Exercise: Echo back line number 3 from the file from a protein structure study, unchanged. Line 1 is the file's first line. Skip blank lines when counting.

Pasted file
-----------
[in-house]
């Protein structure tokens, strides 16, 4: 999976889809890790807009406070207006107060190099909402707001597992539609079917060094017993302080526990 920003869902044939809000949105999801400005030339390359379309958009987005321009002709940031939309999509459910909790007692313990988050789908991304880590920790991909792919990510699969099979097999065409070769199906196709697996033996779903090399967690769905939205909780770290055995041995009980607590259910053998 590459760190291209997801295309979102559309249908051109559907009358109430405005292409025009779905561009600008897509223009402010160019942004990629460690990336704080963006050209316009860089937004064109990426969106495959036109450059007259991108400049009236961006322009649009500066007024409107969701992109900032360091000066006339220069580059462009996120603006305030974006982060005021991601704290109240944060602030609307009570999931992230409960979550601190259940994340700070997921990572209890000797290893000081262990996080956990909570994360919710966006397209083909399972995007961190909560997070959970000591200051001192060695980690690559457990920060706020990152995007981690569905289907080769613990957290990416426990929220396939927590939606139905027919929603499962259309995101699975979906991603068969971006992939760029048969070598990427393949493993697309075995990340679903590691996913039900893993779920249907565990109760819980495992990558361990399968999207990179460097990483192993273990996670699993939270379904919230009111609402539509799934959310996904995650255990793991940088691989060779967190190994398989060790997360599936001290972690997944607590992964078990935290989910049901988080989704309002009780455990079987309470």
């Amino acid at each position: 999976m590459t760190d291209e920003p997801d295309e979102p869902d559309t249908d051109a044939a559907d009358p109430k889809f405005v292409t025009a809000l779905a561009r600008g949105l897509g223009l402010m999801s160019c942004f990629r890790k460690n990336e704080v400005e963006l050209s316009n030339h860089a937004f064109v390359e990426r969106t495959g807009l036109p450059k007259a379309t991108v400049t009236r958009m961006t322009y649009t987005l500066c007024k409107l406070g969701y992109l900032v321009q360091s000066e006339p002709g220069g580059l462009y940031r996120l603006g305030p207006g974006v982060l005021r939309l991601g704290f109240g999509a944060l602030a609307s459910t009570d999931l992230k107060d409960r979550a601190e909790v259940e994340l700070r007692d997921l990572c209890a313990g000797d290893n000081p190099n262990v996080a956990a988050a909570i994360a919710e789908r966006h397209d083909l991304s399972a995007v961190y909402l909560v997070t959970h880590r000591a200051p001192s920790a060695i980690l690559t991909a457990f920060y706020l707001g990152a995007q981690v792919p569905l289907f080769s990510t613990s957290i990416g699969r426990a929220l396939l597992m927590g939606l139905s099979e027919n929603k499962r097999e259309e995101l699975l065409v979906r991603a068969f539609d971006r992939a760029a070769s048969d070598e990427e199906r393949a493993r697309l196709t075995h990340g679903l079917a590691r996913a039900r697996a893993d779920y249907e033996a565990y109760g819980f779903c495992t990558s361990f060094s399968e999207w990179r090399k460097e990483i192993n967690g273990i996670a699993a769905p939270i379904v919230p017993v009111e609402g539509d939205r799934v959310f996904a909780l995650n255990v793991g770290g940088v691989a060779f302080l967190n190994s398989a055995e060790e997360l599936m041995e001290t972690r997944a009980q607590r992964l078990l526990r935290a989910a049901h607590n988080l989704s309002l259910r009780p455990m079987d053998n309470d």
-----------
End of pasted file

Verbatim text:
């Amino acid at each position: 999976m590459t760190d291209e920003p997801d295309e979102p869902d559309t249908d051109a044939a559907d009358p109430k889809f405005v292409t025009a809000l779905a561009r600008g949105l897509g223009l402010m999801s160019c942004f990629r890790k460690n990336e704080v400005e963006l050209s316009n030339h860089a937004f064109v390359e990426r969106t495959g807009l036109p450059k007259a379309t991108v400049t009236r958009m961006t322009y649009t987005l500066c007024k409107l406070g969701y992109l900032v321009q360091s000066e006339p002709g220069g580059l462009y940031r996120l603006g305030p207006g974006v982060l005021r939309l991601g704290f109240g999509a944060l602030a609307s459910t009570d999931l992230k107060d409960r979550a601190e909790v259940e994340l700070r007692d997921l990572c209890a313990g000797d290893n000081p190099n262990v996080a956990a988050a909570i994360a919710e789908r966006h397209d083909l991304s399972a995007v961190y909402l909560v997070t959970h880590r000591a200051p001192s920790a060695i980690l690559t991909a457990f920060y706020l707001g990152a995007q981690v792919p569905l289907f080769s990510t613990s957290i990416g699969r426990a929220l396939l597992m927590g939606l139905s099979e027919n929603k499962r097999e259309e995101l699975l065409v979906r991603a068969f539609d971006r992939a760029a070769s048969d070598e990427e199906r393949a493993r697309l196709t075995h990340g679903l079917a590691r996913a039900r697996a893993d779920y249907e033996a565990y109760g819980f779903c495992t990558s361990f060094s399968e999207w990179r090399k460097e990483i192993n967690g273990i996670a699993a769905p939270i379904v919230p017993v009111e609402g539509d939205r799934v959310f996904a909780l995650n255990v793991g770290g940088v691989a060779f302080l967190n190994s398989a055995e060790e997360l599936m041995e001290t972690r997944a009980q607590r992964l078990l526990r935290a989910a049901h607590n988080l989704s309002l259910r009780p455990m079987d053998n309470d």